On high tides, this Portsmouth causeway is almost submerged, illustrating the importance of infrastructure engineers to collaborate with climate scientists.
Climate change will be rough on roads, bridges; UNH to lead a long-term study
Posted by David Brooks | Wednesday, October 3, 2012
By UNH News Service: As our climate changes, will roadways built to withstand New England winters hold up to Maryland-like summers? If sea levels rise, will ships still be able to pass under bridges? How will the bridges themselves survive more powerful storms?
A new National Science Foundation grant led by researchers from the University of New Hampshire hopes to jumpstart our ability to answer these questions by bridging the knowledge gap between climate scientists, who understand where the Earth’s climate is headed in the future, and the civil engineers and transportation officials who help build those roads and bridges today. The four-year grant, through the NSF’s Science, Engineering and Education for Sustainability (SEES) – Research Coordination Networks (RCN) program, is for $750,000.
“This grant aims to fill a very big void in the field,” says UNH professor of civil engineering Jennifer Jacobs, principal investigator on the grant.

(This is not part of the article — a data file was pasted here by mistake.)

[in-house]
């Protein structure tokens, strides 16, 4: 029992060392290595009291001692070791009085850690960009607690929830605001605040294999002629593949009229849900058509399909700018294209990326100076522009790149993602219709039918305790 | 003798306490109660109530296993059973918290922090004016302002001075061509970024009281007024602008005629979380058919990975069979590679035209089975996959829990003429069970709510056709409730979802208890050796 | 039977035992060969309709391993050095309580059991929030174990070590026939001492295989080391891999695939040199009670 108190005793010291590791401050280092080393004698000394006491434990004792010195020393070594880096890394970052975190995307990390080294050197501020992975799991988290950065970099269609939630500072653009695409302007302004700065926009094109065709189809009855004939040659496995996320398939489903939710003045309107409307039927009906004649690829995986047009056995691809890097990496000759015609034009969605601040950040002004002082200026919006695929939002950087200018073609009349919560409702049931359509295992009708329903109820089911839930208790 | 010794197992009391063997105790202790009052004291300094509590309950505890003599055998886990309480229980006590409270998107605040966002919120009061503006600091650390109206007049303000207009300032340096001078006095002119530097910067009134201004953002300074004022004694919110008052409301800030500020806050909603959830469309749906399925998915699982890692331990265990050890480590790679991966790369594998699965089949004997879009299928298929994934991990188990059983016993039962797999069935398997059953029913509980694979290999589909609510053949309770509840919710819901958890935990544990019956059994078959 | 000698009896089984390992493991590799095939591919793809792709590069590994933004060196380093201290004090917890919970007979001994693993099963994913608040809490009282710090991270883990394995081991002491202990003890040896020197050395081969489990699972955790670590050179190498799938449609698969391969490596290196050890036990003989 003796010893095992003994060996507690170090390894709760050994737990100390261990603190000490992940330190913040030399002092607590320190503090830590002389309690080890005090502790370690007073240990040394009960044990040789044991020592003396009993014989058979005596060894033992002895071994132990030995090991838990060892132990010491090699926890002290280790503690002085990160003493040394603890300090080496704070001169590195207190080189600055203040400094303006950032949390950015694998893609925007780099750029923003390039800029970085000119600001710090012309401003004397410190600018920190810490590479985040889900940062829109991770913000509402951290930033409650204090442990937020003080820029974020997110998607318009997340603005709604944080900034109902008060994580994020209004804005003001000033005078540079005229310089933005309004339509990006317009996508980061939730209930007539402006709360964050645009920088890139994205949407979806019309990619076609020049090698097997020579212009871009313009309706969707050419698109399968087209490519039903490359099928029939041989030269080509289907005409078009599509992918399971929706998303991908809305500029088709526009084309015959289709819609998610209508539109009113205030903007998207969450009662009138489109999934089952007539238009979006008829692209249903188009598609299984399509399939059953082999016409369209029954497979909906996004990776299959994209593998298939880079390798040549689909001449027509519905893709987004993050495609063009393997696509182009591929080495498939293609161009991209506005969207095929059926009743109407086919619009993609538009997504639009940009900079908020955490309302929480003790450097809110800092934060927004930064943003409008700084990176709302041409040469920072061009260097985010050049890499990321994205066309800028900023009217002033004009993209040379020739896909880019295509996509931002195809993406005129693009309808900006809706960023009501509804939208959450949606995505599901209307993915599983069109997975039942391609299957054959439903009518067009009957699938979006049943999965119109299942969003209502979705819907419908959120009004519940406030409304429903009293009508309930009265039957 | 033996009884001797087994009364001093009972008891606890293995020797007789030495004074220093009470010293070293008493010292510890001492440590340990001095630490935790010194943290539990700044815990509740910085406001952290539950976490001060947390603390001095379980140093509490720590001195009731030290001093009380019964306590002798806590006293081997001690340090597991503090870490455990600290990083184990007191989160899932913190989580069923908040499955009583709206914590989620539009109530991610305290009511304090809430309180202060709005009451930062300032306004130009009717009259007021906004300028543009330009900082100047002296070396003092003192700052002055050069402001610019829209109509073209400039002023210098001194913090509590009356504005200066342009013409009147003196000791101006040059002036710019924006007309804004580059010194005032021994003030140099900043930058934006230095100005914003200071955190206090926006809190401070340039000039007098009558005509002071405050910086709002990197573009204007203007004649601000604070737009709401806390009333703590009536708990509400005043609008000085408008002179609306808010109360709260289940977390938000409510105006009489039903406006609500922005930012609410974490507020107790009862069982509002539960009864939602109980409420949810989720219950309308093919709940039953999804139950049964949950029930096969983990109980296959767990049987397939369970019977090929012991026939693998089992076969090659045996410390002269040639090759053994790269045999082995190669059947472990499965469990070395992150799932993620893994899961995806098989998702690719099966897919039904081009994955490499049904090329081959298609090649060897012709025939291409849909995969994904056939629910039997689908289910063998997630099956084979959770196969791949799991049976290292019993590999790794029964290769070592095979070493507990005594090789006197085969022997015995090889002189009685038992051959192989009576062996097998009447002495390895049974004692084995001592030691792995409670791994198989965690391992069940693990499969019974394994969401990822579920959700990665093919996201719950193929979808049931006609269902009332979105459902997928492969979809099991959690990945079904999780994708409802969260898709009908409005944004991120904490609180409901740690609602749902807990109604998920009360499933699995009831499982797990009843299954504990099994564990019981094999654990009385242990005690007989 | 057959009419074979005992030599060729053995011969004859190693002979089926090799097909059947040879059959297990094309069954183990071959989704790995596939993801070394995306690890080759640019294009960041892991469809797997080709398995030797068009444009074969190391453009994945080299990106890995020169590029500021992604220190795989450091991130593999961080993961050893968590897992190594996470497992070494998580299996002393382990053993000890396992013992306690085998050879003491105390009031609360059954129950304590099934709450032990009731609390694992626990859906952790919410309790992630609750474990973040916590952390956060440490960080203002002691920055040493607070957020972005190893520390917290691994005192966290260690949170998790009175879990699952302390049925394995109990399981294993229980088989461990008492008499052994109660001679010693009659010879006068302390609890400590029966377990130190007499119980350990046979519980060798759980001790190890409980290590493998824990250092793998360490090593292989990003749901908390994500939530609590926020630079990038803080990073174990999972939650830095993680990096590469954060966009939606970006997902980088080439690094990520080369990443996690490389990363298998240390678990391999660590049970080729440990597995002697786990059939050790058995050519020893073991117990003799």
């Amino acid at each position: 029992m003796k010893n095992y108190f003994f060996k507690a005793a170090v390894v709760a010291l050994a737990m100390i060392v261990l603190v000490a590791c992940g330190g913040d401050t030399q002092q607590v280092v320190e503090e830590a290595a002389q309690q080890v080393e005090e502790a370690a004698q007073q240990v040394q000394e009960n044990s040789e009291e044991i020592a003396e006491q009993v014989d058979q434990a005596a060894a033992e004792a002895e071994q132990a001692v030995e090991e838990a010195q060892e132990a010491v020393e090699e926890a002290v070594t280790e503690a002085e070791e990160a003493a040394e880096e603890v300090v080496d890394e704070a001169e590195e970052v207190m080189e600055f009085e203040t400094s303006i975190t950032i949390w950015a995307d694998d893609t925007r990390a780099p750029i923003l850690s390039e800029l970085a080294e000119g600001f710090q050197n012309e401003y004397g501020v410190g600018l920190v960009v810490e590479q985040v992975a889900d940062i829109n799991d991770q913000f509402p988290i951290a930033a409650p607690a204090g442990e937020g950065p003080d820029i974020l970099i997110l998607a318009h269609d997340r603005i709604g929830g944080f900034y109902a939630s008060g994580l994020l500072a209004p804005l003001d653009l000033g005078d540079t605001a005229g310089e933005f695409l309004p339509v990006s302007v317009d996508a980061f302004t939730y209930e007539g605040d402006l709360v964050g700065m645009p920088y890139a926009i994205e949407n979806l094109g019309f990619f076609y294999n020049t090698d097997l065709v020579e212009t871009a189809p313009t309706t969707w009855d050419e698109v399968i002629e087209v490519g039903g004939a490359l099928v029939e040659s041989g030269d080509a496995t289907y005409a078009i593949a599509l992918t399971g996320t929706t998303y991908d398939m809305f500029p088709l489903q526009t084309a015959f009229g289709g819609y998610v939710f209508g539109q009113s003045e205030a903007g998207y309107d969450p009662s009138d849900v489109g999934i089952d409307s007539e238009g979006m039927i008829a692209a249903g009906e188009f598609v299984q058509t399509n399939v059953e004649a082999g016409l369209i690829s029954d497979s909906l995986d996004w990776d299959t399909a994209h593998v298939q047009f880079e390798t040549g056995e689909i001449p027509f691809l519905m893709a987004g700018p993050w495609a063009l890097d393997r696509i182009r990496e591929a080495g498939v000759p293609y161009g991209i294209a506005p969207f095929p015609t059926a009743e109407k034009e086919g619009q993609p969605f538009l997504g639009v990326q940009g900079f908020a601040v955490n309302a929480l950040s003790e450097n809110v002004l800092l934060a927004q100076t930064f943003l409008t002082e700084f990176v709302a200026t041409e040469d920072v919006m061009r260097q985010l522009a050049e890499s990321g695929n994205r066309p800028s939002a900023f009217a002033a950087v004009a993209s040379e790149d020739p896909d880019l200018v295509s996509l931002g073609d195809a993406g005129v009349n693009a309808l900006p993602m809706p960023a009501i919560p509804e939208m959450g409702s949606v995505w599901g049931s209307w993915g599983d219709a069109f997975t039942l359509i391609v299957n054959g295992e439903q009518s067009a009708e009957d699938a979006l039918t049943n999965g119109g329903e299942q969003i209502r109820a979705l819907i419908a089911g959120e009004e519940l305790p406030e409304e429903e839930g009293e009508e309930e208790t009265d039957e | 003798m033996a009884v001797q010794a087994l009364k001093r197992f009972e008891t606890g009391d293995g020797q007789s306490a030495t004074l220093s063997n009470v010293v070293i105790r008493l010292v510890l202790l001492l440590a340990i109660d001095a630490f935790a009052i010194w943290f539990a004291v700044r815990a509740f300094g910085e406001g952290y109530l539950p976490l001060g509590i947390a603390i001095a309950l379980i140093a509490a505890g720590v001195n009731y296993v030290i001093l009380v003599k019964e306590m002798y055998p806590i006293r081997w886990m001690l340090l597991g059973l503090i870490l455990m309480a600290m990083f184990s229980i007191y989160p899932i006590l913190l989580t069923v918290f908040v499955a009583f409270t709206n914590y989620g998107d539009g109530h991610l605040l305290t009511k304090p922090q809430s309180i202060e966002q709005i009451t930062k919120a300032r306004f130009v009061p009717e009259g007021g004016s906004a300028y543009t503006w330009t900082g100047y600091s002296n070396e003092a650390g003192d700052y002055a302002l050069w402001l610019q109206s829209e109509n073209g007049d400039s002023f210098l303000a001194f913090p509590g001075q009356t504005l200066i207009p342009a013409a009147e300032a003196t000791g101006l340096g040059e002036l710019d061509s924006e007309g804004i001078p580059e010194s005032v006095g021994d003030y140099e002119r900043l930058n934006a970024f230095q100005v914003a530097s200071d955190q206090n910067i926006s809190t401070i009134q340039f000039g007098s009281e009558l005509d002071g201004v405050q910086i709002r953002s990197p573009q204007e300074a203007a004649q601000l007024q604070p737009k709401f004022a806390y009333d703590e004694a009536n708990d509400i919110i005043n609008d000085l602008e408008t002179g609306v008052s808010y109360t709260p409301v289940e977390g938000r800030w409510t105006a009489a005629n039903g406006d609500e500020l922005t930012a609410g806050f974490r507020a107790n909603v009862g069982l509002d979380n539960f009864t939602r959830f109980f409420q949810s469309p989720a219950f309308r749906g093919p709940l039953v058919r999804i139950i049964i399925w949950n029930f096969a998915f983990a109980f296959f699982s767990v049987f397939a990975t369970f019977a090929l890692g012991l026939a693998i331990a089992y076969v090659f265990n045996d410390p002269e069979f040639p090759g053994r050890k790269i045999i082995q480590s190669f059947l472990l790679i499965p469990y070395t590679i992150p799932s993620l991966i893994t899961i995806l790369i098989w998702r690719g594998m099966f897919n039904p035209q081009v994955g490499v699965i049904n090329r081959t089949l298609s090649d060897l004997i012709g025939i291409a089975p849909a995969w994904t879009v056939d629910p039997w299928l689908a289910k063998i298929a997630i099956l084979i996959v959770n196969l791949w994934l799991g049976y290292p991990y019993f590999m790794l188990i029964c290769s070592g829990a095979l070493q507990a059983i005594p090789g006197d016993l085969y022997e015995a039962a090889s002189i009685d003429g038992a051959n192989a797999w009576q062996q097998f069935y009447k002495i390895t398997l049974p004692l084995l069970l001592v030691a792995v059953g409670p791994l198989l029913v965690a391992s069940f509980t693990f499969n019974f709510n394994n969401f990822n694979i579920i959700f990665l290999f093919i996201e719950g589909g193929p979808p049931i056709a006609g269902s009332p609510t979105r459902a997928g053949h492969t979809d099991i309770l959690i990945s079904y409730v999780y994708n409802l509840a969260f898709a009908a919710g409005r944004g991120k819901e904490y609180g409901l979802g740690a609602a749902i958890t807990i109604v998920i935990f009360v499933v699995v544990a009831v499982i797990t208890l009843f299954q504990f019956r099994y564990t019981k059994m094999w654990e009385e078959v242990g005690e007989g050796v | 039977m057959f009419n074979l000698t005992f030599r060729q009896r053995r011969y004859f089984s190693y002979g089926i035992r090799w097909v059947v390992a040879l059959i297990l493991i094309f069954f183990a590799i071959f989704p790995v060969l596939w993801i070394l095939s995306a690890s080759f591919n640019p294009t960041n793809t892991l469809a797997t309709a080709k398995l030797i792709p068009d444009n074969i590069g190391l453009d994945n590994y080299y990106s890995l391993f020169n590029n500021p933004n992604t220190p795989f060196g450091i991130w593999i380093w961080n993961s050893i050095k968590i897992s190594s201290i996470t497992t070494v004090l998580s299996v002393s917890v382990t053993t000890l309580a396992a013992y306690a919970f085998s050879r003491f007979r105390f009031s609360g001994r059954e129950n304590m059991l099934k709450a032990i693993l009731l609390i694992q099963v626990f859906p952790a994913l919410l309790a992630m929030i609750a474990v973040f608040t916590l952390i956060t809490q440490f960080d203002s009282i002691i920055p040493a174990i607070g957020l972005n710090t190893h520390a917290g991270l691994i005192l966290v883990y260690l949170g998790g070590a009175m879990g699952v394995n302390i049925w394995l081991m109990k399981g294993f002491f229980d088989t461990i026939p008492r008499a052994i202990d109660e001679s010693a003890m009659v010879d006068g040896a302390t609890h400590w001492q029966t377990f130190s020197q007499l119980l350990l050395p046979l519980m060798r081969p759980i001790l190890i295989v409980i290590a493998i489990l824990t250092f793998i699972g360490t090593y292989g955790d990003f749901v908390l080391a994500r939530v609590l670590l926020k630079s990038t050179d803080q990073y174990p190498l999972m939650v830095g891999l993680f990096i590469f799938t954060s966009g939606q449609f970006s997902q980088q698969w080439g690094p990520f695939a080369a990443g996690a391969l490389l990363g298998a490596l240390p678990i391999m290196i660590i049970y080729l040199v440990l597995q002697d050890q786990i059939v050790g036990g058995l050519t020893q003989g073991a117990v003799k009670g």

Although road and bridge engineers recognize the importance of planning for a changing climate in their work, they lack the capability of readily using the relevant data from climate scientists. “The climate change community and the infrastructure engineers are not yet talking. They’re not at the same meetings, they’re not in the same departments at universities,” Jacobs adds.
“If climate is changing, using weather data from 20 years ago is not going to represent what the road will experience in the next 20 years,” says Jo Daniel, co-principal investigator and associate professor of civil engineering at UNH. The researchers note that inadequate designs for a changing climate could ultimately cost the nation tens of billions of dollars.
The grant will fund the creation of the Infrastructure and Climate Network, or ICNet, to support the integration of climate science and engineering research for sustainable transportation infrastructure. Focused on the northeast, the ICNet currently comprises more than 50 researchers representing more than 80 percent of the graduate degree-granting civil engineering departments in the region. Representatives from state departments of transportation and practicing engineers will also be involved.
ICNet will convene annual workshops to bring these researchers together; participants will build and populate a Web-based “knowledge commons” for sharing of resources and information. The workshops will use an “Anytown Northeast” case study. Unique to this process, the researchers say, is the inclusion of social scientists who will assist in helping the scientists and engineers create new working relationships and lines of communication.
Investigators from a half-dozen schools around the country will also monitor and assess the collaborative process to derive lessons that could be translated to other regions and issues. The researchers anticipate that this New England-based collaborative could be replicated elsewhere.